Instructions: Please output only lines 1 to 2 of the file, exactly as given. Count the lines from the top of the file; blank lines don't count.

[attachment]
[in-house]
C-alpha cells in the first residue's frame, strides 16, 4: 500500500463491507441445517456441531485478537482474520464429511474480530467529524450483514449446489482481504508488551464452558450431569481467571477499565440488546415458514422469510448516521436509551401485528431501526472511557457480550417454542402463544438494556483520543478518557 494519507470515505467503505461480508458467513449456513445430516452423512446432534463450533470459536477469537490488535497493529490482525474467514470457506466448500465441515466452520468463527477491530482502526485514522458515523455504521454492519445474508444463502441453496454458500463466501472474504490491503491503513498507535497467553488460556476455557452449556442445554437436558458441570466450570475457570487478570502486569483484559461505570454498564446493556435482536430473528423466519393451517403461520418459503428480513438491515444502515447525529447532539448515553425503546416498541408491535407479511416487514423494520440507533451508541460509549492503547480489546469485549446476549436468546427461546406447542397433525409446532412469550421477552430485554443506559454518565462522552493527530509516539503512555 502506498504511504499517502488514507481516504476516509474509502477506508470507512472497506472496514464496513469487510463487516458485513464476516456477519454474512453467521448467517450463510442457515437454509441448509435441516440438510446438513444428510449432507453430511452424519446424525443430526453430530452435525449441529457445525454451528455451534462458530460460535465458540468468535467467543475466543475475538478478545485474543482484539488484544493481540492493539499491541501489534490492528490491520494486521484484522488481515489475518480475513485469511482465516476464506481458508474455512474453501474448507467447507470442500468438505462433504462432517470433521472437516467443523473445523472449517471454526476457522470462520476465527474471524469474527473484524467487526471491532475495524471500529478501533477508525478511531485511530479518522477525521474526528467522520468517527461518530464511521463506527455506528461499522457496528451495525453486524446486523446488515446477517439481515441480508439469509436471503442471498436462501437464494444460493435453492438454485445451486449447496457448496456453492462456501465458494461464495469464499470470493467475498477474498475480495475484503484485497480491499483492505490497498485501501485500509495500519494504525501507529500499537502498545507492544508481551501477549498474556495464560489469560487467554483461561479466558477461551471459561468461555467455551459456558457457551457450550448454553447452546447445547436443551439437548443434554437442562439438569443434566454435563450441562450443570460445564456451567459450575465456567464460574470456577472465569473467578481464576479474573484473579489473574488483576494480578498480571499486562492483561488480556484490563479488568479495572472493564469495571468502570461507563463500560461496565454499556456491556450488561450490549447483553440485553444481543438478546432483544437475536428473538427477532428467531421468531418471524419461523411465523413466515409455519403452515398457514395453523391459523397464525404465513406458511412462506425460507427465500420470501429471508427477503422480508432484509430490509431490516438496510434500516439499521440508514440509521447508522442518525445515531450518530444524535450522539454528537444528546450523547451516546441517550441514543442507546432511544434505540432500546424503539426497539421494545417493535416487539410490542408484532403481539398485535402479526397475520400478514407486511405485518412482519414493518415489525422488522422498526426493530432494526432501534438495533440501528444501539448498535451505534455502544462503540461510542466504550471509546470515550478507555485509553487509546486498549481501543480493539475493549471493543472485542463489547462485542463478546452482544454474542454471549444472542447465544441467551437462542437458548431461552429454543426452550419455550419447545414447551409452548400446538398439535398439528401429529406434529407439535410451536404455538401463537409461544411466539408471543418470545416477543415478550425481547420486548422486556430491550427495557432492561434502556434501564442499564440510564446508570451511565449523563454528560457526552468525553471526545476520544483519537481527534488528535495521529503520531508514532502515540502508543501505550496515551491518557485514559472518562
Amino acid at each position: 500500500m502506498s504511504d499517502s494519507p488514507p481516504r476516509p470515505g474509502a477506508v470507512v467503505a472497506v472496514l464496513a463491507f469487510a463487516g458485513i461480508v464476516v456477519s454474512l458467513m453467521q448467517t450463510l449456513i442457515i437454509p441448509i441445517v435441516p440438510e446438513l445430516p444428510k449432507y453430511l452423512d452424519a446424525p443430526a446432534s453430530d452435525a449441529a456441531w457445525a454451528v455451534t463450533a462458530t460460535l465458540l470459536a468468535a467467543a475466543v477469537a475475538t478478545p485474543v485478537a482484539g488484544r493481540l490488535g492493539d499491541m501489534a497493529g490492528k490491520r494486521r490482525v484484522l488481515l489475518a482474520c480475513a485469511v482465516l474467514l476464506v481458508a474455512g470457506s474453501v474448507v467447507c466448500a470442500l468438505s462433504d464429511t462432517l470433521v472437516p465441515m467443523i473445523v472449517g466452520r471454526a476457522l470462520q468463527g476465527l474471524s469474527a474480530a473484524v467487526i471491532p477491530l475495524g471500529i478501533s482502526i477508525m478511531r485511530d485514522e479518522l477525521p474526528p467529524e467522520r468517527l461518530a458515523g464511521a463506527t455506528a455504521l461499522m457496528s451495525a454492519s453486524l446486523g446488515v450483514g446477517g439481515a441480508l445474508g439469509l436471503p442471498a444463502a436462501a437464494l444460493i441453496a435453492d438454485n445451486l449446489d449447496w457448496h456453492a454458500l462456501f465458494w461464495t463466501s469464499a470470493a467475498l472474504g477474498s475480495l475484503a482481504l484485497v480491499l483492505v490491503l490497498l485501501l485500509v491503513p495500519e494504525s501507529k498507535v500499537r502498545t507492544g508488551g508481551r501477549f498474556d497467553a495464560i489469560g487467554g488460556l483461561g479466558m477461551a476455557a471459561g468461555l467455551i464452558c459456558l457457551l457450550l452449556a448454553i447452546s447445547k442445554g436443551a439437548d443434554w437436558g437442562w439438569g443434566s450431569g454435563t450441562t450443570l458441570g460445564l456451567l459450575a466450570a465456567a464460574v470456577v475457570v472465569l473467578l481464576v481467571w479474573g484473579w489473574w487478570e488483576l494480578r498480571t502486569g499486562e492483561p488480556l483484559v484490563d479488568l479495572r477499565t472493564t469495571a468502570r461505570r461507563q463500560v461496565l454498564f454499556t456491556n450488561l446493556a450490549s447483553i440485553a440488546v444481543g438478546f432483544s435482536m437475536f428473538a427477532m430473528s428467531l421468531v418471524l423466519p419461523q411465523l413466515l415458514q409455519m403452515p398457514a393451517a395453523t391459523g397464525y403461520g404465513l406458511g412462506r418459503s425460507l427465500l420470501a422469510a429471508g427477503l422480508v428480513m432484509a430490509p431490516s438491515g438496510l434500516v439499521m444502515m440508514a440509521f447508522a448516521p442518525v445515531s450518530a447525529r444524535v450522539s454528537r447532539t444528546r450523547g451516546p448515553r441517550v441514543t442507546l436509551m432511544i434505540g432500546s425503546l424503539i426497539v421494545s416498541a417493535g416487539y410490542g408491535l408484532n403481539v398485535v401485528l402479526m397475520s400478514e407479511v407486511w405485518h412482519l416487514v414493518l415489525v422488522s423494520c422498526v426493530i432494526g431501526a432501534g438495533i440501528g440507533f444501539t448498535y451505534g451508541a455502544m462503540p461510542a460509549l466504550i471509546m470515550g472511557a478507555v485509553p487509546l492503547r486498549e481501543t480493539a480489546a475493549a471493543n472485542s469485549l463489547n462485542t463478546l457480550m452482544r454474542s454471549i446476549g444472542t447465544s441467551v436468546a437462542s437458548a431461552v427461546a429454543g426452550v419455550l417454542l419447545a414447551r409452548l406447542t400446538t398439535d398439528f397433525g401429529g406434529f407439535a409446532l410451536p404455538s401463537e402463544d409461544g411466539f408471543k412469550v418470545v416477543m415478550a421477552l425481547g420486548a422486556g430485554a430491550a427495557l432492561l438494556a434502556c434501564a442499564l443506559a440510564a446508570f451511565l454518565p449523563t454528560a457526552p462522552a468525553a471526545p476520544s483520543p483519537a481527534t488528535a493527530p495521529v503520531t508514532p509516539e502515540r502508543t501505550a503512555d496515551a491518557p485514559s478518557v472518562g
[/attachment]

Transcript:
[in-house]
C-alpha cells in the first residue's frame, strides 16, 4: 500500500463491507441445517456441531485478537482474520464429511474480530467529524450483514449446489482481504508488551464452558450431569481467571477499565440488546415458514422469510448516521436509551401485528431501526472511557457480550417454542402463544438494556483520543478518557 494519507470515505467503505461480508458467513449456513445430516452423512446432534463450533470459536477469537490488535497493529490482525474467514470457506466448500465441515466452520468463527477491530482502526485514522458515523455504521454492519445474508444463502441453496454458500463466501472474504490491503491503513498507535497467553488460556476455557452449556442445554437436558458441570466450570475457570487478570502486569483484559461505570454498564446493556435482536430473528423466519393451517403461520418459503428480513438491515444502515447525529447532539448515553425503546416498541408491535407479511416487514423494520440507533451508541460509549492503547480489546469485549446476549436468546427461546406447542397433525409446532412469550421477552430485554443506559454518565462522552493527530509516539503512555 502506498504511504499517502488514507481516504476516509474509502477506508470507512472497506472496514464496513469487510463487516458485513464476516456477519454474512453467521448467517450463510442457515437454509441448509435441516440438510446438513444428510449432507453430511452424519446424525443430526453430530452435525449441529457445525454451528455451534462458530460460535465458540468468535467467543475466543475475538478478545485474543482484539488484544493481540492493539499491541501489534490492528490491520494486521484484522488481515489475518480475513485469511482465516476464506481458508474455512474453501474448507467447507470442500468438505462433504462432517470433521472437516467443523473445523472449517471454526476457522470462520476465527474471524469474527473484524467487526471491532475495524471500529478501533477508525478511531485511530479518522477525521474526528467522520468517527461518530464511521463506527455506528461499522457496528451495525453486524446486523446488515446477517439481515441480508439469509436471503442471498436462501437464494444460493435453492438454485445451486449447496457448496456453492462456501465458494461464495469464499470470493467475498477474498475480495475484503484485497480491499483492505490497498485501501485500509495500519494504525501507529500499537502498545507492544508481551501477549498474556495464560489469560487467554483461561479466558477461551471459561468461555467455551459456558457457551457450550448454553447452546447445547436443551439437548443434554437442562439438569443434566454435563450441562450443570460445564456451567459450575465456567464460574470456577472465569473467578481464576479474573484473579489473574488483576494480578498480571499486562492483561488480556484490563479488568479495572472493564469495571468502570461507563463500560461496565454499556456491556450488561450490549447483553440485553444481543438478546432483544437475536428473538427477532428467531421468531418471524419461523411465523413466515409455519403452515398457514395453523391459523397464525404465513406458511412462506425460507427465500420470501429471508427477503422480508432484509430490509431490516438496510434500516439499521440508514440509521447508522442518525445515531450518530444524535450522539454528537444528546450523547451516546441517550441514543442507546432511544434505540432500546424503539426497539421494545417493535416487539410490542408484532403481539398485535402479526397475520400478514407486511405485518412482519414493518415489525422488522422498526426493530432494526432501534438495533440501528444501539448498535451505534455502544462503540461510542466504550471509546470515550478507555485509553487509546486498549481501543480493539475493549471493543472485542463489547462485542463478546452482544454474542454471549444472542447465544441467551437462542437458548431461552429454543426452550419455550419447545414447551409452548400446538398439535398439528401429529406434529407439535410451536404455538401463537409461544411466539408471543418470545416477543415478550425481547420486548422486556430491550427495557432492561434502556434501564442499564440510564446508570451511565449523563454528560457526552468525553471526545476520544483519537481527534488528535495521529503520531508514532502515540502508543501505550496515551491518557485514559472518562